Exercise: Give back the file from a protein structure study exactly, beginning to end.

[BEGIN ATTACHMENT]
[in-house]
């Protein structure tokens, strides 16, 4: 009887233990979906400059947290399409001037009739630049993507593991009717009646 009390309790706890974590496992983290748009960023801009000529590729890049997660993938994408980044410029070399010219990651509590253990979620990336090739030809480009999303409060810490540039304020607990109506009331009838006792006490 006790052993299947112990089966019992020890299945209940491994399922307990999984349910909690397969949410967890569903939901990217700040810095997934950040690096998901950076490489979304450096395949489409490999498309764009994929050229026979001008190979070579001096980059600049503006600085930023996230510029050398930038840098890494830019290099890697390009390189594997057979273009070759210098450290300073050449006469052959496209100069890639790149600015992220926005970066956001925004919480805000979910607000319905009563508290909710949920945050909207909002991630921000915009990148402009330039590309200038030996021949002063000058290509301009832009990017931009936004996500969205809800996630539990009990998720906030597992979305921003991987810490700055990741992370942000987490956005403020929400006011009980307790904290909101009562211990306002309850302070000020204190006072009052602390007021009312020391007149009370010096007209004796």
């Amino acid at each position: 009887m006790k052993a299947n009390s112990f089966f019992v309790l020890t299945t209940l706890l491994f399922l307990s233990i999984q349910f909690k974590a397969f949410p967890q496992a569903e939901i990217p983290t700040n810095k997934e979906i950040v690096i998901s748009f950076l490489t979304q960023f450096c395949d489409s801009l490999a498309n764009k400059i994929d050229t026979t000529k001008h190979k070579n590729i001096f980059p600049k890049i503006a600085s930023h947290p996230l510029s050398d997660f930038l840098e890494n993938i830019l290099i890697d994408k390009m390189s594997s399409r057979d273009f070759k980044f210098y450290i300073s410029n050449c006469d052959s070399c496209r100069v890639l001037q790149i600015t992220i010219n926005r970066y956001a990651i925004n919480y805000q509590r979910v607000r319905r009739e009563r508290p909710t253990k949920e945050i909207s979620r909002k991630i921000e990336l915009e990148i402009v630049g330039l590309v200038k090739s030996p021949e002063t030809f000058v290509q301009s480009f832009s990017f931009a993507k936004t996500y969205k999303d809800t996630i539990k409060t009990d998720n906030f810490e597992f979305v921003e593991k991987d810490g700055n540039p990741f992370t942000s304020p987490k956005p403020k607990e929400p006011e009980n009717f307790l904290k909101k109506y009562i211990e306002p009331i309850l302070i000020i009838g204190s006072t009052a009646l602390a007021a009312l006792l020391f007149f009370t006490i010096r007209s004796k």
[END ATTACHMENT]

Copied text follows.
[in-house]
């Protein structure tokens, strides 16, 4: 009887233990979906400059947290399409001037009739630049993507593991009717009646 009390309790706890974590496992983290748009960023801009000529590729890049997660993938994408980044410029070399010219990651509590253990979620990336090739030809480009999303409060810490540039304020607990109506009331009838006792006490 006790052993299947112990089966019992020890299945209940491994399922307990999984349910909690397969949410967890569903939901990217700040810095997934950040690096998901950076490489979304450096395949489409490999498309764009994929050229026979001008190979070579001096980059600049503006600085930023996230510029050398930038840098890494830019290099890697390009390189594997057979273009070759210098450290300073050449006469052959496209100069890639790149600015992220926005970066956001925004919480805000979910607000319905009563508290909710949920945050909207909002991630921000915009990148402009330039590309200038030996021949002063000058290509301009832009990017931009936004996500969205809800996630539990009990998720906030597992979305921003991987810490700055990741992370942000987490956005403020929400006011009980307790904290909101009562211990306002309850302070000020204190006072009052602390007021009312020391007149009370010096007209004796």
């Amino acid at each position: 009887m006790k052993a299947n009390s112990f089966f019992v309790l020890t299945t209940l706890l491994f399922l307990s233990i999984q349910f909690k974590a397969f949410p967890q496992a569903e939901i990217p983290t700040n810095k997934e979906i950040v690096i998901s748009f950076l490489t979304q960023f450096c395949d489409s801009l490999a498309n764009k400059i994929d050229t026979t000529k001008h190979k070579n590729i001096f980059p600049k890049i503006a600085s930023h947290p996230l510029s050398d997660f930038l840098e890494n993938i830019l290099i890697d994408k390009m390189s594997s399409r057979d273009f070759k980044f210098y450290i300073s410029n050449c006469d052959s070399c496209r100069v890639l001037q790149i600015t992220i010219n926005r970066y956001a990651i925004n919480y805000q509590r979910v607000r319905r009739e009563r508290p909710t253990k949920e945050i909207s979620r909002k991630i921000e990336l915009e990148i402009v630049g330039l590309v200038k090739s030996p021949e002063t030809f000058v290509q301009s480009f832009s990017f931009a993507k936004t996500y969205k999303d809800t996630i539990k409060t009990d998720n906030f810490e597992f979305v921003e593991k991987d810490g700055n540039p990741f992370t942000s304020p987490k956005p403020k607990e929400p006011e009980n009717f307790l904290k909101k109506y009562i211990e306002p009331i309850l302070i000020i009838g204190s006072t009052a009646l602390a007021a009312l006792l020391f007149f009370t006490i010096r007209s004796k």